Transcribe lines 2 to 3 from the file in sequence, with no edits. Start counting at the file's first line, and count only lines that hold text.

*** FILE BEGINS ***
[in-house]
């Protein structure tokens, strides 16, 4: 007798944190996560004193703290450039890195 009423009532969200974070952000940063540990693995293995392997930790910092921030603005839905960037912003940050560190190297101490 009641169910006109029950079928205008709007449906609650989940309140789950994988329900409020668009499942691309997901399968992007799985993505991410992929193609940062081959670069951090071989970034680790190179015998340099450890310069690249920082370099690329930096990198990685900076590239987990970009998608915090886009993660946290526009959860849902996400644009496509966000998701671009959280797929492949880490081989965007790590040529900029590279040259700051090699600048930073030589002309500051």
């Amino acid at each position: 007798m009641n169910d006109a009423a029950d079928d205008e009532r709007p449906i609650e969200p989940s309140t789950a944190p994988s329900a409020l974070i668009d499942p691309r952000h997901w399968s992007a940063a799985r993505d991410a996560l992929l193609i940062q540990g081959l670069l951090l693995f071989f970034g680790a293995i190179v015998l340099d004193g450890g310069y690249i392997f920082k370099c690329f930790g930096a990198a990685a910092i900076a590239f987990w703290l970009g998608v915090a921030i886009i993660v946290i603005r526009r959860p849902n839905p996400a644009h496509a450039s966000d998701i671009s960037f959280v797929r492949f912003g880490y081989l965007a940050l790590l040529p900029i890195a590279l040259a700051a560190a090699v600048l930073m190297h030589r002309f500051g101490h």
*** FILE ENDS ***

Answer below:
């Protein structure tokens, strides 16, 4: 007798944190996560004193703290450039890195 009423009532969200974070952000940063540990693995293995392997930790910092921030603005839905960037912003940050560190190297101490 009641169910006109029950079928205008709007449906609650989940309140789950994988329900409020668009499942691309997901399968992007799985993505991410992929193609940062081959670069951090071989970034680790190179015998340099450890310069690249920082370099690329930096990198990685900076590239987990970009998608915090886009993660946290526009959860849902996400644009496509966000998701671009959280797929492949880490081989965007790590040529900029590279040259700051090699600048930073030589002309500051």
């Amino acid at each position: 007798m009641n169910d006109a009423a029950d079928d205008e009532r709007p449906i609650e969200p989940s309140t789950a944190p994988s329900a409020l974070i668009d499942p691309r952000h997901w399968s992007a940063a799985r993505d991410a996560l992929l193609i940062q540990g081959l670069l951090l693995f071989f970034g680790a293995i190179v015998l340099d004193g450890g310069y690249i392997f920082k370099c690329f930790g930096a990198a990685a910092i900076a590239f987990w703290l970009g998608v915090a921030i886009i993660v946290i603005r526009r959860p849902n839905p996400a644009h496509a450039s966000d998701i671009s960037f959280v797929r492949f912003g880490y081989l965007a940050l790590l040529p900029i890195a590279l040259a700051a560190a090699v600048l930073m190297h030589r002309f500051g101490h």